Having recorded thousands of records, including landmark albums by Nirvana, the Pixies, PJ Harvey, and Godspeed You!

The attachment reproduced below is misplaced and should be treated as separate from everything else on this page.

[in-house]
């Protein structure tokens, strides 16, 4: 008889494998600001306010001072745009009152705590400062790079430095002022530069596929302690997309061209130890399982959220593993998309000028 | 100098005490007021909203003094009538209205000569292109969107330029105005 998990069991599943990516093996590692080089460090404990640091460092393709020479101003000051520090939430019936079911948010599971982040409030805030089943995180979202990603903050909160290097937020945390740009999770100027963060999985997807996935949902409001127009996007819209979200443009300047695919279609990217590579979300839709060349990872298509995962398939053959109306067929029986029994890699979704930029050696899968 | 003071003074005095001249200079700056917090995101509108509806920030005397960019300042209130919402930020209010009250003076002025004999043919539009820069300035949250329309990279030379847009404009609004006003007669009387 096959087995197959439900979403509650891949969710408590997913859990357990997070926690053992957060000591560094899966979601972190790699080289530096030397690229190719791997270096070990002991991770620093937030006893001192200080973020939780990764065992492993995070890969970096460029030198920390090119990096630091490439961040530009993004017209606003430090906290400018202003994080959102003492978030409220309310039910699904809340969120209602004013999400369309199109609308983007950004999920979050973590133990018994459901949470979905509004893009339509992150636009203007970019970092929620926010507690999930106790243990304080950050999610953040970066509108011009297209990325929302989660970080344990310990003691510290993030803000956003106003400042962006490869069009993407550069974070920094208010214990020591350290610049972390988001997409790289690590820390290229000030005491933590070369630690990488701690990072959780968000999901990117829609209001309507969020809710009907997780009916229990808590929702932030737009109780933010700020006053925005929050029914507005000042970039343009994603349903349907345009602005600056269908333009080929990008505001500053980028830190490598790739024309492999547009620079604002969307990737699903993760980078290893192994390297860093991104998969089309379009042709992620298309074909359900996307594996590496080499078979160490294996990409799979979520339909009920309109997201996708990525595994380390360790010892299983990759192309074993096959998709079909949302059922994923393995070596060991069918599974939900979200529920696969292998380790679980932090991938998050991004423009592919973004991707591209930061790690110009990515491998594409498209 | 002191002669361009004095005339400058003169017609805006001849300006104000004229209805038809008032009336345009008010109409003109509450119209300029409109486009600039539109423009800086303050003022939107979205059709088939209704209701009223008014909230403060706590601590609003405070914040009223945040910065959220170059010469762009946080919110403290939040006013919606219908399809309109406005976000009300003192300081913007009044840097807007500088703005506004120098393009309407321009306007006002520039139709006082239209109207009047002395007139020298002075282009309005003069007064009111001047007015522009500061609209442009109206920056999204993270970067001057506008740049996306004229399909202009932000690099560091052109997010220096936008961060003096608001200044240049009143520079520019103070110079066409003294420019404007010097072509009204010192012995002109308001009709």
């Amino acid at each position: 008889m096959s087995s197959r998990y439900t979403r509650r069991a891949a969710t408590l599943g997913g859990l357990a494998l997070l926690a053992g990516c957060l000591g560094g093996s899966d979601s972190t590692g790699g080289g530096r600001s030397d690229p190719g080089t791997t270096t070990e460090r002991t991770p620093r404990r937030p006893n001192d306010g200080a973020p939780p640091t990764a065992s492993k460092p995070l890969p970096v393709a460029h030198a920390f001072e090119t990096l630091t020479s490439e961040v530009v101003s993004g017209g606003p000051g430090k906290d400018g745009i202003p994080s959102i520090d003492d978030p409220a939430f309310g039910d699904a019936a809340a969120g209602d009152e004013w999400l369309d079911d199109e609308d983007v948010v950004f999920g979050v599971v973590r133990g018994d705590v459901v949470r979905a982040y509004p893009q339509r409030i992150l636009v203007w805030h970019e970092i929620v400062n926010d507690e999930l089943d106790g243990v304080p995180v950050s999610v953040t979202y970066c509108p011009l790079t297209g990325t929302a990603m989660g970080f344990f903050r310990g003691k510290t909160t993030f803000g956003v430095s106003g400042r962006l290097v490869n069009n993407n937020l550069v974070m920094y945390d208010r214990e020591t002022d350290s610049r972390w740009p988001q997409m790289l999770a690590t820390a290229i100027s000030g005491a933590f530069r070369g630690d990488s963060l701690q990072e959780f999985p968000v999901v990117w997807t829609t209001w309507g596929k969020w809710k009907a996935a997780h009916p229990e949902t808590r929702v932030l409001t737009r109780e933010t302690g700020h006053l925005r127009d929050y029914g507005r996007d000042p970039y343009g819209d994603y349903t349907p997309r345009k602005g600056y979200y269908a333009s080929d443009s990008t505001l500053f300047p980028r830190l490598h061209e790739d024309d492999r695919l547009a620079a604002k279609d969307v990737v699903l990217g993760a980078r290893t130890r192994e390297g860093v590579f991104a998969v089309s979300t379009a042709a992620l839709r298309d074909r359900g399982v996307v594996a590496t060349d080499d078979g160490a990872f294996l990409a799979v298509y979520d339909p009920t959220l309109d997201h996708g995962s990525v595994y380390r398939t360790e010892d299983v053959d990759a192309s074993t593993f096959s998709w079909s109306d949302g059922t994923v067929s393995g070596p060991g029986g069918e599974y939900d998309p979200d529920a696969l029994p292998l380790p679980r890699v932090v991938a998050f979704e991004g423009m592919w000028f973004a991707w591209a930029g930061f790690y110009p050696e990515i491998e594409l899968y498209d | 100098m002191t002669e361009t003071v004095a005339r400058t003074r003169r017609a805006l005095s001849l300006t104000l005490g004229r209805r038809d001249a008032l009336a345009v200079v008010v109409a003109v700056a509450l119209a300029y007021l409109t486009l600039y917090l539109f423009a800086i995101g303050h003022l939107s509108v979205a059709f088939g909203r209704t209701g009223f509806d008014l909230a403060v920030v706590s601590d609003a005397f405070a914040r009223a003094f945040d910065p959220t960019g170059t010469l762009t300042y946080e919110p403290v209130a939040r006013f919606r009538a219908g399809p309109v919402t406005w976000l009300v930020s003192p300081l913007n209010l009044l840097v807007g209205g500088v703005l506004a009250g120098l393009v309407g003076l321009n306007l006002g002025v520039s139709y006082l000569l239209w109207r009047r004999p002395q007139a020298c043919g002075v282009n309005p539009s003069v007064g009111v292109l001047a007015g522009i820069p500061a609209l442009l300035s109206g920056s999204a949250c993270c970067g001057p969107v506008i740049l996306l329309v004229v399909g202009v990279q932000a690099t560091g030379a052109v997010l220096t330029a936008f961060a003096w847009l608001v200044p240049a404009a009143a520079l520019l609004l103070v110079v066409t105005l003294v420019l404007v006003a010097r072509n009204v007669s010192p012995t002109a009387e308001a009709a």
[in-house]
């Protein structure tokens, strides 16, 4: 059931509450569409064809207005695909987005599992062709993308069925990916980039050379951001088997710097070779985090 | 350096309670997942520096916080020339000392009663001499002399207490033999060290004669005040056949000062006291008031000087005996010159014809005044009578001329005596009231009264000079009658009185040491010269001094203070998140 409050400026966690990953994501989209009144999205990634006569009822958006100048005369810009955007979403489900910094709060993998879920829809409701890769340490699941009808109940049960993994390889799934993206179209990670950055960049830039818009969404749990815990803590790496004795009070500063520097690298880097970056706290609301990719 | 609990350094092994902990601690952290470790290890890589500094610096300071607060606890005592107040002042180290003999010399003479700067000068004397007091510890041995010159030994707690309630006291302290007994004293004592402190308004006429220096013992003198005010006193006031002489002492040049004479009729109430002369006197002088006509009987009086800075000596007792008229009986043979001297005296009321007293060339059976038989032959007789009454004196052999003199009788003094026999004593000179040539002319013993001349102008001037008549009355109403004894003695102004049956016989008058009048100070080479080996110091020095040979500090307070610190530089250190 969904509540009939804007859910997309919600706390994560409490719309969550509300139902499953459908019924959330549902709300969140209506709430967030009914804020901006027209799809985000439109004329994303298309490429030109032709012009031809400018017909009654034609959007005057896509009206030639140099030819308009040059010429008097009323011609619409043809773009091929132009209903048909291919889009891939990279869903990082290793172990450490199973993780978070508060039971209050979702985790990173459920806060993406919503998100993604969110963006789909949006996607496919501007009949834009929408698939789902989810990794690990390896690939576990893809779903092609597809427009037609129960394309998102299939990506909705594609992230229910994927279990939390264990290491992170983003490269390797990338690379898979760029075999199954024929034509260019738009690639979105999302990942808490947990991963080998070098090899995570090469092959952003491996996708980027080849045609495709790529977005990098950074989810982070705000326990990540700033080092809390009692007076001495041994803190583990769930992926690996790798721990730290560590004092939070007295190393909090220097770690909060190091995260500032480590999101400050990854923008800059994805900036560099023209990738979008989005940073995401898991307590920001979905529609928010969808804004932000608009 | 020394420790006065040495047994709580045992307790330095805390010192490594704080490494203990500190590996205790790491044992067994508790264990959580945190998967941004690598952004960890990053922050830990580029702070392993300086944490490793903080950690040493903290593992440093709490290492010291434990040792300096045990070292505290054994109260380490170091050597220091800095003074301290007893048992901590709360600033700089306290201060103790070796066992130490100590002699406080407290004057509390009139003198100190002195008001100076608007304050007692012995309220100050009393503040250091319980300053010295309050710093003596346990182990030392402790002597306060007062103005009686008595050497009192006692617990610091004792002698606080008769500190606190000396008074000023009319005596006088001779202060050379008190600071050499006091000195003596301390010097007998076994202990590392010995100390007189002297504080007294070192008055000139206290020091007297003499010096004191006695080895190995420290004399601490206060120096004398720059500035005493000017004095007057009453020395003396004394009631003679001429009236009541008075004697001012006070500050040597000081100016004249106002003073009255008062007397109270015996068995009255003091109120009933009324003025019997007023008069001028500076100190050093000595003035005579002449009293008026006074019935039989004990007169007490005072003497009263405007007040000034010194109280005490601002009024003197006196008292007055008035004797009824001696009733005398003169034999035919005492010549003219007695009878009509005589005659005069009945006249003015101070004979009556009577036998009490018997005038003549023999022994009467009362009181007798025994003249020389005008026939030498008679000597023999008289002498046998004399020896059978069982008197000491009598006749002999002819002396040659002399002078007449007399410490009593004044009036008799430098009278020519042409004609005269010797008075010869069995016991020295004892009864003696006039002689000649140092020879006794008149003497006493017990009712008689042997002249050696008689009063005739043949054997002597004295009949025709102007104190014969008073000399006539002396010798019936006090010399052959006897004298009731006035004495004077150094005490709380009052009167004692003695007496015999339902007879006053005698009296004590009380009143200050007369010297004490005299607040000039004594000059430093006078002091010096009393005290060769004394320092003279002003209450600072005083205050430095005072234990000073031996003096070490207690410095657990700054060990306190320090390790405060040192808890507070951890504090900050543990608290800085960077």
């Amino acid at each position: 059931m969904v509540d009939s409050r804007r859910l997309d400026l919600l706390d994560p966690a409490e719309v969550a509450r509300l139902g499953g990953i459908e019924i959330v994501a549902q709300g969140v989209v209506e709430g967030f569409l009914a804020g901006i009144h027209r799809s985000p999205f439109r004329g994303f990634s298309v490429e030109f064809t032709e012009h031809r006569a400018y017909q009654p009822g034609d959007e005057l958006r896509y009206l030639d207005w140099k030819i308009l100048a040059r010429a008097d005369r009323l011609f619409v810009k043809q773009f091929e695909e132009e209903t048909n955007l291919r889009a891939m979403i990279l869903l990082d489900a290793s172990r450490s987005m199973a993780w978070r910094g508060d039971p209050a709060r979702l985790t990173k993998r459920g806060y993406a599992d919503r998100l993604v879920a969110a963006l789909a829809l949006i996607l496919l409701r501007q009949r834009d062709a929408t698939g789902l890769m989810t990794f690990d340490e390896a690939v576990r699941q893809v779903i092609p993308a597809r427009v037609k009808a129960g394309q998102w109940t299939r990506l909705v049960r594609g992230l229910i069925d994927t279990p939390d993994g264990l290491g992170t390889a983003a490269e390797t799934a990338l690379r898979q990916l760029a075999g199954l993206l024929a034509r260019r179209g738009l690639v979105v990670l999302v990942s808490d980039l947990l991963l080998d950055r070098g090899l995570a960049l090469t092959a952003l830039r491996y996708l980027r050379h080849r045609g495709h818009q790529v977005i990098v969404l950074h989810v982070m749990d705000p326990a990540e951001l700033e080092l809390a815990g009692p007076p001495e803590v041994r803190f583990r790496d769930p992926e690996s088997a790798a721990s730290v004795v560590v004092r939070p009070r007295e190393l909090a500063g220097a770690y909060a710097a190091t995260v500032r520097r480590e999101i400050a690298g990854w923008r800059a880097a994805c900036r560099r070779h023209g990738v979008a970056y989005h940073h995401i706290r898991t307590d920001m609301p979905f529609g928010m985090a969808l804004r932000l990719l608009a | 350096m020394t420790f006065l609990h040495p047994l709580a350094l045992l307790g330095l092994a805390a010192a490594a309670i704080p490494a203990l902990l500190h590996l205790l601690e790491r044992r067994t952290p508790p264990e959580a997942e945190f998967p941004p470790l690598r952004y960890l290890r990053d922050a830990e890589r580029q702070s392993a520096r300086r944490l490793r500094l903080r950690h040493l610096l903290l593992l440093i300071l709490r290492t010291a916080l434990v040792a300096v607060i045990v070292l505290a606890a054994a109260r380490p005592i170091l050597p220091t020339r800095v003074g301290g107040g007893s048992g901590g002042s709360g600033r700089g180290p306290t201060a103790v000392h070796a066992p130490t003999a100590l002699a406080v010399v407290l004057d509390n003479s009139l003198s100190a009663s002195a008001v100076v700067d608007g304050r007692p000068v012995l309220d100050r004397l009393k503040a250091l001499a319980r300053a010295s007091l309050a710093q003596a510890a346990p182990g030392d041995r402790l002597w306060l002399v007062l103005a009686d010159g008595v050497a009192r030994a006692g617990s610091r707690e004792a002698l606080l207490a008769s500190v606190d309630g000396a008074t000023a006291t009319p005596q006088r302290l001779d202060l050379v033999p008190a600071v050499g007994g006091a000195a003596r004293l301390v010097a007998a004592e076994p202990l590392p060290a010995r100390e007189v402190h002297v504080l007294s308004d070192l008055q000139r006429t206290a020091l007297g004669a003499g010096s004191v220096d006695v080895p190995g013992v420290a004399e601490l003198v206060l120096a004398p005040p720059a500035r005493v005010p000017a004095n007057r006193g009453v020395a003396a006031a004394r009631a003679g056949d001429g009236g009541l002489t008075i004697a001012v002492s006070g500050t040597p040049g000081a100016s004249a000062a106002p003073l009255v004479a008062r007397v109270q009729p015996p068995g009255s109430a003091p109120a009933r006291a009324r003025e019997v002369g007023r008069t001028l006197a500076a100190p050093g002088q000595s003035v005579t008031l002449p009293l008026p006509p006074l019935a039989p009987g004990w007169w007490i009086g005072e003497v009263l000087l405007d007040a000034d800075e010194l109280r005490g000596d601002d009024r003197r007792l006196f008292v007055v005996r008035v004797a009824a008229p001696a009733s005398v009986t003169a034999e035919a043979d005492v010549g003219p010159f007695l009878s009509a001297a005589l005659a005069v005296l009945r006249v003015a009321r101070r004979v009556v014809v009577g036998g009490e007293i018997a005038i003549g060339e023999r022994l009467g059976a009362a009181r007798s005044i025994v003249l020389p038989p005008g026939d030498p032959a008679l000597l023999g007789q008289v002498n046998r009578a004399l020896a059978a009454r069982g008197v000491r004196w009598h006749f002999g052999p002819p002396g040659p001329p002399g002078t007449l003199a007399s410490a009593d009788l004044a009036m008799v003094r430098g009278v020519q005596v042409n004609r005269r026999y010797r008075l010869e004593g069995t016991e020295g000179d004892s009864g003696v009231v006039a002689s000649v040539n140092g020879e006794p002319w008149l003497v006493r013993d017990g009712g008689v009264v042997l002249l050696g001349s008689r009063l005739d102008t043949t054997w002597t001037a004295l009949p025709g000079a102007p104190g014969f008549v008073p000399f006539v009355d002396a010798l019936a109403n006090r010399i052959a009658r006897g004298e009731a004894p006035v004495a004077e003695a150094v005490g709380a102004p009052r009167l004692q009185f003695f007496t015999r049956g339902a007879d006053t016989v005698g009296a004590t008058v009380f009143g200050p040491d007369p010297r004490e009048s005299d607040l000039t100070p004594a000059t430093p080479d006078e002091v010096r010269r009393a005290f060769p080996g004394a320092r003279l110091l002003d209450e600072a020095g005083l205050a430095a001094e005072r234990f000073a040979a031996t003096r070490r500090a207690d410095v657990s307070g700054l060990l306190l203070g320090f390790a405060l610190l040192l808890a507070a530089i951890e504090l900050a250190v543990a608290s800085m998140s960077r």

Black Emperor, you could say Steve Albini is a musician's musician. But that would be a major understatement. Staunchly dedicated to analogue recording, Albini has owned and operated the esteemed Chicago studio Electrical Audio since 1997, and his background in journalism makes him especially predisposed to espousing his often contrarian positions on the music industry for a variety of rags. That schedule hasn't left a lot of time for his own band, Shellac, whose shows are rare and albums rarer. But then, the outfit has always had a less-is-more guiding principal. Formed in 1992, the scrappy, minimalist post-hardcore trio goes to painstaking lengths to subvert typical songwriting structures; their work is characterized by muscular, repetitive rhythms, asymmetric time signatures, and misanthropic lyrics. Albini's bandmates, Bob Weston and Todd Trainer, similarly embrace the brutalist aspects of Shellac's sound, though there are differing viewpoints as to whether their m.o. skewers alpha-male dominance or unwittingly celebrates it. Either way, Shellac is the gold standard of carefully articulated aggression, its academic approach belied by the ferocity of its execution.